Tuesday, December 14, 2010

The Anatomy of a Brilliant Move

No one knows what happens after this. If Cliff Lee gets hurt or regresses or grows disenchanted with cheesesteaks perhaps the Phillies end up looking foolish. But you can't deny that Phillies' General Manager Ruben Amaro conducted a near-perfect pursuit of Cliff Lee.

And his reward? The best pitcher on the free agent market. He landed a former afterthought who had earned the right to squeeze every last penny out of his one big pay day, but took significantly less money to play for the Philadelphia Phillies. Ruben Amaro Junior sold Cliff Lee on the losingest franchise in professional sports even though the winningest one offered him a princely megadeal.

Too often people look at sports free agency as a matter of economics, a calculating game of cost-benefit analysis that matches agents against owners. We overlook psychology,  where the art of salesmanship meets the very human object of the negotiators' affections. To track the psychological prep-work of this deal you have to return to 2009.

Mid-Season 2009:

The Phillies acquire Cliff Lee from the Cleveland Indians in a trade. Lee's stellar pitching down the stretch in the postseason propels the Phils to their second straight World Series where Lee dominates the Yankees in a losing effort. The Yanks begin to openly covet Lee, and although he was already a Cy Young Award winner and a hot commodity, his value grows immensely as he gains notoriety as a "big game" pitcher. Lee also discovers he loves Philadelphia; loves the manager, the fans, the city, and decides he would like to retire as a Phillie.

End of Year 2009: The Phillies trade Lee to the Mariners after acquiring Roy Halladay in a separate deal. A publicly remorseful Lee packs his bags and moves to Seattle. I think many figured that this trade would sour Lee on the Phillies, turn him bitter. But it didn't. I think Lee also recognized that the Phillies built his legend, they made him desirable, and eventually this trade indirectly leads him to playing in his second straight World Series, this time as a member of the Texas Rangers. Besides, Lee still loved Philadelphia, the packed ballparks, the manager he adored, and the clubhouse many consider the most tight-knit in the league.

End of Year 2010: As soon as the Giants win the 'ship everyone starts talking about Cliff Lee. Tons of teams throw their hats into the ring, but the Phillies don't make much noise. Amaro knew that the Yankees and Rangers would emerge as the favorites, and that all of those other teams (Angels, Nationals, Dodgers etc.) would ultimately cede. Why would Amaro get lost in the milieu by jumping in with these other characters? If he waits he can at least guarantee that he will be in the final three after the Yanks and Rangers drive everyone else out of the market. So Ruben waits...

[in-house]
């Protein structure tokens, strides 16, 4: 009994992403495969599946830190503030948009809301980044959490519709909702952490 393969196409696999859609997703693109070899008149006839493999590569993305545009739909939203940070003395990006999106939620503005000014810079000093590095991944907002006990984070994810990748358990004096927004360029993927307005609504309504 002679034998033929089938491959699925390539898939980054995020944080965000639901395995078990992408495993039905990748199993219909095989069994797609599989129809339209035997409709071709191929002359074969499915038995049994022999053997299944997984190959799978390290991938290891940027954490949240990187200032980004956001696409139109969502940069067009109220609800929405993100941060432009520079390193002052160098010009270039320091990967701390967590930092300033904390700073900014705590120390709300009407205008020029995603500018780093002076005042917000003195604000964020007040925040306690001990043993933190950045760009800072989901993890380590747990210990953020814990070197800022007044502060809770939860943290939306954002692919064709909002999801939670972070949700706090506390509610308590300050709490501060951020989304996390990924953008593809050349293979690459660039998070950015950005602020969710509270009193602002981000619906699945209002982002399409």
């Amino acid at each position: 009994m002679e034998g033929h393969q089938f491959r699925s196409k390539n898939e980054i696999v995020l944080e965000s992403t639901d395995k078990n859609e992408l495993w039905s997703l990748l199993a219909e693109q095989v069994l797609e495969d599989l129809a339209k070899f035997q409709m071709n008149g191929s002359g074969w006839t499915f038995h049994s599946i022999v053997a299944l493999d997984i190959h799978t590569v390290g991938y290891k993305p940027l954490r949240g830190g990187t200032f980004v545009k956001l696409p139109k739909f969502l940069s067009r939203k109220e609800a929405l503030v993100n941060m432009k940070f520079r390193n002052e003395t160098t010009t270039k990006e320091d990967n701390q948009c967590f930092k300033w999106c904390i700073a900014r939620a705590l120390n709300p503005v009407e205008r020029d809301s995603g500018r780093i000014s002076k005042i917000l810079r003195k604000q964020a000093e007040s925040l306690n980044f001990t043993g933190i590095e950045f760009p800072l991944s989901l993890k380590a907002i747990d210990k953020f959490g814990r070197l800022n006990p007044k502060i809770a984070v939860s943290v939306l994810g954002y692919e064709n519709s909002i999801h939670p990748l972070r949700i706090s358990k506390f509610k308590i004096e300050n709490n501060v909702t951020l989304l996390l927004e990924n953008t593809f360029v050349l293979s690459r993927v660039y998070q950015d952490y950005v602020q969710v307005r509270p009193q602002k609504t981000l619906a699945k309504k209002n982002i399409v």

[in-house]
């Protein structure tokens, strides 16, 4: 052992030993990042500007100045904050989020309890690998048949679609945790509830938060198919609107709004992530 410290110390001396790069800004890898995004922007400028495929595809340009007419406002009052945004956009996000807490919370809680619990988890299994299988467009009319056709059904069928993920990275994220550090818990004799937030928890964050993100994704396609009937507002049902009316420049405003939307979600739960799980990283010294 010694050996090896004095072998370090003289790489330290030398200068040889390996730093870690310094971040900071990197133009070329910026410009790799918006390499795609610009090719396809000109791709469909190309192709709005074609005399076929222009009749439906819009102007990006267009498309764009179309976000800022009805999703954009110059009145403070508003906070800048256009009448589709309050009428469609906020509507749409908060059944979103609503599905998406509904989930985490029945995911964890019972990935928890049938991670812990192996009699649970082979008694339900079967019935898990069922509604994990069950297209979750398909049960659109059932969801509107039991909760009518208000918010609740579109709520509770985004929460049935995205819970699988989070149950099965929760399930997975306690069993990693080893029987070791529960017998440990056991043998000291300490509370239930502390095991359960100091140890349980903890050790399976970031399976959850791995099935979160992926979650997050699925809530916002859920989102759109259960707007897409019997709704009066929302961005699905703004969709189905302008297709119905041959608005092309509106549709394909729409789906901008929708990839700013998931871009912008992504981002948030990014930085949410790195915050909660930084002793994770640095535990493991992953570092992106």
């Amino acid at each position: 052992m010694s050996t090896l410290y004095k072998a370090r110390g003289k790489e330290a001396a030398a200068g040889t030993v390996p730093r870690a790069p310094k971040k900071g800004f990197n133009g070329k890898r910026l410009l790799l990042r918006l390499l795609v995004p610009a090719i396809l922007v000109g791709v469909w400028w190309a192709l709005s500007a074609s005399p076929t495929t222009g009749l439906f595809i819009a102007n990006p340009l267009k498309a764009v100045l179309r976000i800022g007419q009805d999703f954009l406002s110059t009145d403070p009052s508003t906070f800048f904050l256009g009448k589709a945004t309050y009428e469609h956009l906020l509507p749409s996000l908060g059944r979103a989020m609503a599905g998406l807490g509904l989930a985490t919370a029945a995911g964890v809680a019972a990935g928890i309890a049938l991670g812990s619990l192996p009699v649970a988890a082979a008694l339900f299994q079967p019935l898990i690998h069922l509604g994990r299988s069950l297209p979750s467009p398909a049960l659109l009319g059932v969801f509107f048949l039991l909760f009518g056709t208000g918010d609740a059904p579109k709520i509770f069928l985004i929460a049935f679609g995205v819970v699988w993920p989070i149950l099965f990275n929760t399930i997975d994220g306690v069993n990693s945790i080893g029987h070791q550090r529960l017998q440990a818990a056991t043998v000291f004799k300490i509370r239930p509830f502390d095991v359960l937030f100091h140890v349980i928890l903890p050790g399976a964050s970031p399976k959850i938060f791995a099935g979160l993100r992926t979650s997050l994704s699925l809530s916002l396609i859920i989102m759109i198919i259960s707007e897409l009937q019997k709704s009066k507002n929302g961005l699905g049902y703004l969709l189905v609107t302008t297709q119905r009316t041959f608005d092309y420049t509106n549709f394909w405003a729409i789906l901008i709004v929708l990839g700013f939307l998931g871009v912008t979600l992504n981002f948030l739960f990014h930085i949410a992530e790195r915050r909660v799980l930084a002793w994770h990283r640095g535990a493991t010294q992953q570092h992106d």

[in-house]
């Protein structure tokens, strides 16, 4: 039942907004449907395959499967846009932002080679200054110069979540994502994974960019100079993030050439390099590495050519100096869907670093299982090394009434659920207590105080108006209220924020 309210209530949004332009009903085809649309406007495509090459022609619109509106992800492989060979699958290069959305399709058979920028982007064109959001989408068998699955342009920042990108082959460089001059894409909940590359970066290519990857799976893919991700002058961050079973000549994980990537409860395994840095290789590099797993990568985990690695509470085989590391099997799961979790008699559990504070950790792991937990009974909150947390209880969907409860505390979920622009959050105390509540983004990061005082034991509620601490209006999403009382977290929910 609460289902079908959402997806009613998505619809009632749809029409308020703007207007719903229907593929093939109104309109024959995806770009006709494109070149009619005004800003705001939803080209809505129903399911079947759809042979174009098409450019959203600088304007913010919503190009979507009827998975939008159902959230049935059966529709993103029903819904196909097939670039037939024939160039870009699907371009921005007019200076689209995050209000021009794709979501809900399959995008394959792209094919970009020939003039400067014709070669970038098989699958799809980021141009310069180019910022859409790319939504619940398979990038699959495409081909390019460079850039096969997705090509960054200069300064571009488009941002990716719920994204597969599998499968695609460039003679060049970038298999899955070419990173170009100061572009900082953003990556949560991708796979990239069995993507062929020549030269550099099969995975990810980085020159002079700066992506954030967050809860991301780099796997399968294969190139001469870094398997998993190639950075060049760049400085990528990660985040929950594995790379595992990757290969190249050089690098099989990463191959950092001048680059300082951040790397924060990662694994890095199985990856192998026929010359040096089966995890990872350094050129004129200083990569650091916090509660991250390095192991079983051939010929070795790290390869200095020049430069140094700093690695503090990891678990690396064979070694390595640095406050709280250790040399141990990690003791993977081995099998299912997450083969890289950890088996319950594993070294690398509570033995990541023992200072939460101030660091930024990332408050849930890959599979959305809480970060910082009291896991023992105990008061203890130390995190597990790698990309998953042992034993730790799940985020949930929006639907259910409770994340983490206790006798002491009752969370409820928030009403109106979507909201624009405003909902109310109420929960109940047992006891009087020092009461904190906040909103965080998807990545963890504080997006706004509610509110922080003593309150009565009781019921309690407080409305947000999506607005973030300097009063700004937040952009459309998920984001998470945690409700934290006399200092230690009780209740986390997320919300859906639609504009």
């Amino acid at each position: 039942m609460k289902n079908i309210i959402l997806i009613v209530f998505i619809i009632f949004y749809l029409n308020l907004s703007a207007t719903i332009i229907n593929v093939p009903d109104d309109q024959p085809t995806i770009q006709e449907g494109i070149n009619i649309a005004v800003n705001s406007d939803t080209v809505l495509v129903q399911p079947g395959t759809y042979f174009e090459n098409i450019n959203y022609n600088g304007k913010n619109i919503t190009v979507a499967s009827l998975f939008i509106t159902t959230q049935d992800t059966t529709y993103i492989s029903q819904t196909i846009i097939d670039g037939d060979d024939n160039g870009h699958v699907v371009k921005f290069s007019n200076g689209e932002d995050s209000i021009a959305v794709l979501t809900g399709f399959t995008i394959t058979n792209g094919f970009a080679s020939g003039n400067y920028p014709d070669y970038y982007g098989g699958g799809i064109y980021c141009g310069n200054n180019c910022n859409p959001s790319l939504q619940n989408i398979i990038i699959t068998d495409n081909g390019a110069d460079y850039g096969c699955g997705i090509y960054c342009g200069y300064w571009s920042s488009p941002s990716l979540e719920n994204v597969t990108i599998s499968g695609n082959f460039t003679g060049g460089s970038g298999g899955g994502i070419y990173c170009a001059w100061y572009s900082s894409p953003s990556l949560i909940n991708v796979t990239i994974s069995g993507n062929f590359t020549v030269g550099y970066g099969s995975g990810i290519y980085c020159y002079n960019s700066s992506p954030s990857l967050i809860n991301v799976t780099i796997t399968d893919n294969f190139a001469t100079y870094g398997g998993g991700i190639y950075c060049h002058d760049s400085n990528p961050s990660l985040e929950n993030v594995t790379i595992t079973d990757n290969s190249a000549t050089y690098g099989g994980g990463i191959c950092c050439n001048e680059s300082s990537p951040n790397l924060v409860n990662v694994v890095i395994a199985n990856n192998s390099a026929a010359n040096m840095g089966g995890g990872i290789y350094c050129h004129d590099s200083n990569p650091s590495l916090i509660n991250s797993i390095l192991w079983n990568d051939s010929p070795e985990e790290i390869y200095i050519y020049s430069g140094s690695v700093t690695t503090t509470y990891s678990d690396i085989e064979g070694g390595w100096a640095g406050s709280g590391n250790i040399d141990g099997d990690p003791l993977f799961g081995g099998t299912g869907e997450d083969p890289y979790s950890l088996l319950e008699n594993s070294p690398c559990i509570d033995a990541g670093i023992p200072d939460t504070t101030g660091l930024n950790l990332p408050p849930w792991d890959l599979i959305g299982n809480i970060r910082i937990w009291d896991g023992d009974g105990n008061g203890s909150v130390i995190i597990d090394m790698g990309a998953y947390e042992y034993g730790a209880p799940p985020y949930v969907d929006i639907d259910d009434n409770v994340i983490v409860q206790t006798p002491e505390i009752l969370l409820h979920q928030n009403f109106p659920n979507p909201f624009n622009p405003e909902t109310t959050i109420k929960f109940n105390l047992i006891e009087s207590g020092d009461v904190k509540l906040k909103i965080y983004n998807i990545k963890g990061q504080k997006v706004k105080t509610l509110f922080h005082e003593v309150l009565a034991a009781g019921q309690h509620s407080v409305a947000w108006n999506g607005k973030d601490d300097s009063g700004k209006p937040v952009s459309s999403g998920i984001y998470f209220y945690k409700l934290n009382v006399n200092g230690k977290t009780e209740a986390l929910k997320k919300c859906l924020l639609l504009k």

This Week: As negotiations wind down Amaro springs back into action. He knows Cliff Lee's choices, and he's been surreptitiously throwing him low-ball offers in order to gauge his interest. Just as Amaro thought, Lee is very interested, but he needs a better offer.

Now I imagine Ruben's final pitch to Lee looks something like this:

"Cliff you have two choices. You have the Yankees. They're giving you the most money and in New York you can become a celebrity. But you don't want to be a celebrity and your wife openly expresses disdain for the city and its fans. Besides, if you take the megadeal with the Yankees you'll become a villain, just like A Rod (the last Ranger to become a Yankee) or even Teixeira (generally despised in the Baltimore-D.C. area he grew up in).


You can go to the Rangers. Obviously you like the clubhouse and they're offering you big money. But you want to win a World Series, soon, and the Rangers might be a one-and-done kind of club. They're losing Vlad Guerrero and you don't have much help on that pitching staff. If you get hurt the season might be shot.

So now you have a third choice, join the Phillies. It's less money, but you'll become a folk hero in the Delaware Valley. The fans always adored you, now they'll shower you with praise. Plus you get to part of the greatest pitching staff of all time. Even if you or someone else gets hurt, the Phils will still be there at the end of the year. You love Philadelphia, you love Charlie, you love Rollins and Victorino and Ibanez...

Oh and there's this, you get to continue building the legend of Cliff Lee. You've made a career out of surprising people, and now you can deliver the biggest surprise of all. You can spurn your high profile suitors and you can do Cliff Lee really wants to do...remain enigmatic."


  1. Damnit, I told you I had the Cliff angle covered!

  2. Both posts were good.